New England Patriots

FOXBOROUGH, MA - JUNE 16: New England Patriots head coach, Bill Belichick at the New England Patriots practice facility for mandatory minicamp on June 16, 2021 in Foxborough, Massachusetts. (Photo by Kathryn Riley/Getty Images)

Thanks to Bill Belichick’s morning Zoom call in Philadelphia, reporters knew to expect an emphasis on red-zone situations in Tuesday’s joint practice between the Patriots and Eagles.

Which is exactly what they and a modest gathering of fans and presumed ‘VIP’s’ got, as the teams devoted much of the first half of their workout to 7-on-7 and 11-on-11 situations inside the 20-yard line, before staging goal-line snaps in the final period of play.

What they also witnessed was a much shorter session than the previous one on Monday. When Pats’ kicker Quinn Nordin followed up the final offensive series with the last of his four field-goal attempts at 11:20 a.m., both coaches summoned their teams around them.

Practice, in essence, was over. Players parted — some to hit the weights, others to catch extra balls fed from the JUGS machines — and everyone else pretty much went on their way out of the Nova Care Complex.

Sticking to the spirit of their day, here are some brief takeaways…

  • QB breakdown

    A high percentage of the passes thrown Tuesday were delivered in 7-on-7 matchups. Many of those were high-percentage check-downs. Patriots quarterbacks Cam Newton and Mac Jones each fared well. Most notable is that in 11-on-11 work, while Newton repped with ‘regulars’ on the offensive line, unlike Tuesday’s practice, Jones took a handful of snaps behind presumed starters as well.

  • A quick swap

    One interesting changeup occurred several plays into Jones’ first 11-on-11 series. Following completions to Nelson Agholor and James White, he handed off to Damien Harris. As the play concluded, Jones gave way to Newton, who ran a speed option right to Brandon Bolden. In for one play, Cam then exited and Mac returned.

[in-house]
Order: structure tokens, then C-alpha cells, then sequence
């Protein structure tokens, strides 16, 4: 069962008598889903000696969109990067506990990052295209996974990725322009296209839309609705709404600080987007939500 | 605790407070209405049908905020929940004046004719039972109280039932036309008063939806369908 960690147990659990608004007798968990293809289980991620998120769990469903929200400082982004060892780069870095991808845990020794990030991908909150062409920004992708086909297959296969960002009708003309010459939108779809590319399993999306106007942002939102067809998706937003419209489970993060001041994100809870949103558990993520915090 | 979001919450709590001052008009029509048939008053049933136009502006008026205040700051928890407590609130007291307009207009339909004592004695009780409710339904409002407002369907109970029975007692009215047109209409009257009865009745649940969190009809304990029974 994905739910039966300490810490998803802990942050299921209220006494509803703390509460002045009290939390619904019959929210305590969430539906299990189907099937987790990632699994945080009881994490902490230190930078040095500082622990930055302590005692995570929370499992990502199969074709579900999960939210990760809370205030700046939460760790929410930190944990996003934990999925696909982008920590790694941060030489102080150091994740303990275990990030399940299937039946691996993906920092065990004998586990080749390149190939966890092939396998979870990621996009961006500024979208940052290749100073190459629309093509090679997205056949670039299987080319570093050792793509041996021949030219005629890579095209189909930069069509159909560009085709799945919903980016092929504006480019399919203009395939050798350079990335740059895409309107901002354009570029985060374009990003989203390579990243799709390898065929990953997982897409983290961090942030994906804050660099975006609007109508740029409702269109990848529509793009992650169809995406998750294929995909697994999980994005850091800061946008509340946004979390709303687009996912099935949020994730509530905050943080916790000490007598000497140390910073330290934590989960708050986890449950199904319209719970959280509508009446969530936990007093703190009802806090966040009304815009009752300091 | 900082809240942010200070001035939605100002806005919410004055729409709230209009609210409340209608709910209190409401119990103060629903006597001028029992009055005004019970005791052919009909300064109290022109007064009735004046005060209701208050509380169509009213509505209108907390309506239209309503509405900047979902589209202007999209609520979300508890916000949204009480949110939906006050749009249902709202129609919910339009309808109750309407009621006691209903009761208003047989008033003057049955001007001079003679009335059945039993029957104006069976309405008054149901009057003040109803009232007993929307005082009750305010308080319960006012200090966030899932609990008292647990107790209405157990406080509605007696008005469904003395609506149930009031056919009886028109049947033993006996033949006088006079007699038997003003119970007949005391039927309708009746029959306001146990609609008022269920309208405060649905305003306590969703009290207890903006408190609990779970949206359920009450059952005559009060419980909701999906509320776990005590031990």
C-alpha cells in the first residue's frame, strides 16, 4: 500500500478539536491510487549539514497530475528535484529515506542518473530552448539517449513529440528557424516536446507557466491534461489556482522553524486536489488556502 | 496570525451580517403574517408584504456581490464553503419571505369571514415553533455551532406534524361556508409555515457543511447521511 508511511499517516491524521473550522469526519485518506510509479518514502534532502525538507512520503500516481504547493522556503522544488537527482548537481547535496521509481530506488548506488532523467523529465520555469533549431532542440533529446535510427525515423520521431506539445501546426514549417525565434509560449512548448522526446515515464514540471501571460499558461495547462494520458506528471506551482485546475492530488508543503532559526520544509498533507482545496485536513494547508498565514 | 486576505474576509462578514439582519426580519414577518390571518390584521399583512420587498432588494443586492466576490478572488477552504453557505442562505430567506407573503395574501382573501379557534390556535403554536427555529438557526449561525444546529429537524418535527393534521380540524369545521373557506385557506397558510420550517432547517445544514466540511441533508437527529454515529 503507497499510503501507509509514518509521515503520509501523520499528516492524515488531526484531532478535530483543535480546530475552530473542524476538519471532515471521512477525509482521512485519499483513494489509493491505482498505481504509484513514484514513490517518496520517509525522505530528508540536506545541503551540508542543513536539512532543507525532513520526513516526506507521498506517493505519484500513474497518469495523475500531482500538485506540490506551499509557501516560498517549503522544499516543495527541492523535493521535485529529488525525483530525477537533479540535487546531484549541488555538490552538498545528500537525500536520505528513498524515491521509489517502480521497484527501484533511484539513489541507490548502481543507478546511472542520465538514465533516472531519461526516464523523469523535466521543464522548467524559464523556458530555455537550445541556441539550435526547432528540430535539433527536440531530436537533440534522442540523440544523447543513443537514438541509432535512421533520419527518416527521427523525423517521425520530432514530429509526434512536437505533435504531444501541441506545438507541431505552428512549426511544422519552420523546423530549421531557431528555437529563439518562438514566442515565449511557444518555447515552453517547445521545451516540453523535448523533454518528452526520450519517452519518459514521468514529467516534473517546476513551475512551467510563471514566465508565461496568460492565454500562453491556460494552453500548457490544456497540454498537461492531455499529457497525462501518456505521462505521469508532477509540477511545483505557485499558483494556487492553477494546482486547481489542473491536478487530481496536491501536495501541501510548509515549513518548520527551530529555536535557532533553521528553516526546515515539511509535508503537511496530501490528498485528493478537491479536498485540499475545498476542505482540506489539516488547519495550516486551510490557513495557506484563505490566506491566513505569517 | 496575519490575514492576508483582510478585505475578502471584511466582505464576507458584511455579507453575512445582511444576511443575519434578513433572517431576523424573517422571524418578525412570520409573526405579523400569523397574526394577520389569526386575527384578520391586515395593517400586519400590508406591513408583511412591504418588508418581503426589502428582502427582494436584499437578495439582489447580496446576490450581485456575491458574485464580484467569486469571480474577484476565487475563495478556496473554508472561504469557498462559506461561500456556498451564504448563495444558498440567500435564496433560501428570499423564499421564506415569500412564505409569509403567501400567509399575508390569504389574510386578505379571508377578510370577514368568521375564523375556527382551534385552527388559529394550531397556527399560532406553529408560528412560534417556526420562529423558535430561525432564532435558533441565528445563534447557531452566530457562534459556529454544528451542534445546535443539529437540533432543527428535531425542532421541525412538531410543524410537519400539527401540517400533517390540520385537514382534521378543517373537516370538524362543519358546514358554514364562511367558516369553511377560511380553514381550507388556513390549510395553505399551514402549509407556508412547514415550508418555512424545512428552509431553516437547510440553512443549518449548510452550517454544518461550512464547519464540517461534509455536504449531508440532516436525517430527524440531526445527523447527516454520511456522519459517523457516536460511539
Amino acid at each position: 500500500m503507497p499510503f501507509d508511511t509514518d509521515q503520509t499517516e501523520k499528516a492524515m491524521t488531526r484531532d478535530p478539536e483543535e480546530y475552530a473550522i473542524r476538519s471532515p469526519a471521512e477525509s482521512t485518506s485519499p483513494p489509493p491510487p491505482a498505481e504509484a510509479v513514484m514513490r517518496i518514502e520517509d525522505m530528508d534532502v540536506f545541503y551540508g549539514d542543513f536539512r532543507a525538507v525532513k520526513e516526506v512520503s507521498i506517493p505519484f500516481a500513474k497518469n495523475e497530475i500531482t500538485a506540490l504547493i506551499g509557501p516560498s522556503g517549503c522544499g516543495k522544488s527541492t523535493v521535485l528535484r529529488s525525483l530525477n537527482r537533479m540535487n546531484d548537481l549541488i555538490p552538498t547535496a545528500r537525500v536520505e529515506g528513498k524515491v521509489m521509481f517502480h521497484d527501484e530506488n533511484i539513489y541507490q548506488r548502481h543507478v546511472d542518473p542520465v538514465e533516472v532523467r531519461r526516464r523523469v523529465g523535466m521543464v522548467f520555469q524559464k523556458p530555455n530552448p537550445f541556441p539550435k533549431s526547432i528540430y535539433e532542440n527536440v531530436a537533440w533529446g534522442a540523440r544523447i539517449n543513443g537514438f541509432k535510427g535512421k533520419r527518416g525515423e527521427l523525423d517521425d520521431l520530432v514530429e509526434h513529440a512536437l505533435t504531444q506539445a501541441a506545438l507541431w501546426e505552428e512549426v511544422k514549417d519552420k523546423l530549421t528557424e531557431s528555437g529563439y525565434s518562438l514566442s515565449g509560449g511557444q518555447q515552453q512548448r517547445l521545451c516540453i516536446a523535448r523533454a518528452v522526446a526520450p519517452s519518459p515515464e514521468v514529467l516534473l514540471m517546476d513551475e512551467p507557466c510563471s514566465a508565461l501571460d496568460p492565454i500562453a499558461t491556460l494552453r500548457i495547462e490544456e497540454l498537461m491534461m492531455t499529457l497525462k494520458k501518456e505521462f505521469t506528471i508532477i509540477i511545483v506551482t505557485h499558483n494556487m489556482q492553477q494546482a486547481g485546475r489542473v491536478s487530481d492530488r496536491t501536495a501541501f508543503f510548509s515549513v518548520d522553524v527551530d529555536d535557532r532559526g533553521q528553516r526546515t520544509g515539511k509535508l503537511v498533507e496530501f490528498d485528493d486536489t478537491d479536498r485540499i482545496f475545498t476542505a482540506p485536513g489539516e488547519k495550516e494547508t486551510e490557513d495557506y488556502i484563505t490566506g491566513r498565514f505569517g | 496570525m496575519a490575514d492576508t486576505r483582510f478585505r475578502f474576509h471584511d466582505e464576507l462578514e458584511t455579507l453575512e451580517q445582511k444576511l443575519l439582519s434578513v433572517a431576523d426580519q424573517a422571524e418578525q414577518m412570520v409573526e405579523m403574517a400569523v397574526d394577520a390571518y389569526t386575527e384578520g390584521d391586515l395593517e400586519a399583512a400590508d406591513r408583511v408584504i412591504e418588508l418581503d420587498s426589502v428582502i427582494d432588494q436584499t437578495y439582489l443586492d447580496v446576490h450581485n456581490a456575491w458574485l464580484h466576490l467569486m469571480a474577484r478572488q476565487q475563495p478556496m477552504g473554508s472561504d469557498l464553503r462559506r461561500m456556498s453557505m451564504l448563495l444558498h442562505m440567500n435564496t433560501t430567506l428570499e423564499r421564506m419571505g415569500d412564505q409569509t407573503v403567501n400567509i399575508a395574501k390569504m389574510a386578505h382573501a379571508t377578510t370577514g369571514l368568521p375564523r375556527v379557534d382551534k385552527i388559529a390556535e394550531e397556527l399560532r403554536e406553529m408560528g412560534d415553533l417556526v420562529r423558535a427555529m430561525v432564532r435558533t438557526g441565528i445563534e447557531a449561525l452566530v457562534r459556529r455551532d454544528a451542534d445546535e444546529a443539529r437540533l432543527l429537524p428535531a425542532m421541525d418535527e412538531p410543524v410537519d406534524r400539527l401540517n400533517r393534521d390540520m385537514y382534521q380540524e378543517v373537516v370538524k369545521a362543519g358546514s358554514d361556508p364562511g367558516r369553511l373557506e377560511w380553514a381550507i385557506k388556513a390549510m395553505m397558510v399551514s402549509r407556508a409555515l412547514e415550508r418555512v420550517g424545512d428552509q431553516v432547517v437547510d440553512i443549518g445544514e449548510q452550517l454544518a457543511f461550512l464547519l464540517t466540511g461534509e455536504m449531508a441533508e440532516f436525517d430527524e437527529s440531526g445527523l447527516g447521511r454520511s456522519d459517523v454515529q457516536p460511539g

• Depth tested at tight end

    The Pats featured a two tight end offense on Tuesday – literally. Injuries to Hunter Henry, Jonnu Smith and Matt LaCosse – as well as Troy Fumagalli’s absence – left Devin Asiasi and Jakob Johnson as the last two tight ends in uniform. Johnson lines up mainly as a fullback. New England’s first 11-on-11 formation featured offensive tackle Justin Herron aligning at tight end. The Patriots also employed the ‘Jumbo’ package later, giving Newton and Jones each a chance to huddle with three tackles.

  • Injury update

    Linebacker Ronnie Perkins seemingly injured his right leg while entangling with an Eagle on a kickoff-return rep, only to have teammate Bill Murray and another Philly player fall over the top of him. Perkins later exited practice but, on a positive note, returned before the workout concluded.

  • Parting observation

    Running backs coach Ivan Fears hinted in June that retirement may be around the corner amid his 45th year in coaching (31st in the NFL), as he readied for his 25th season with the Patriots.

    “Father Time is coming fast,” the 66-year-old Fears said. “He’s on my back pretty damn good as it goes. But we’ll let that play out itself as we go.”

    As Fears, who’s been a Pats coach longer than anyone on the staff – including Bill Belichick – recognizes the “the signs are coming quickly,” assistant Vinnie Sunseri’s involvement with the backfield was at the forefront of a drill early in practice.

    A former safety out of Alabama once employed as a player by the Saints and Patriots, Sunseri is in his second season on Belichick’s staff and his first helping Fears coach the running backs.

    On Tuesday, Sunseri took charge as their group of six backs quick-stepped their way in and out of a rope ladder. One after another, Patriots backs hurried toward the former safety Sunseri before sharply and suddenly cutting to counter his initial movements.

    Those few moments, as Sunseri essentially conducted the drill with Fears in the background, might just symbolize a transition that will eventually take place full-time when Ivan decides to call it a career, and as a six-time Super Bowl champ, a remarkable one at that.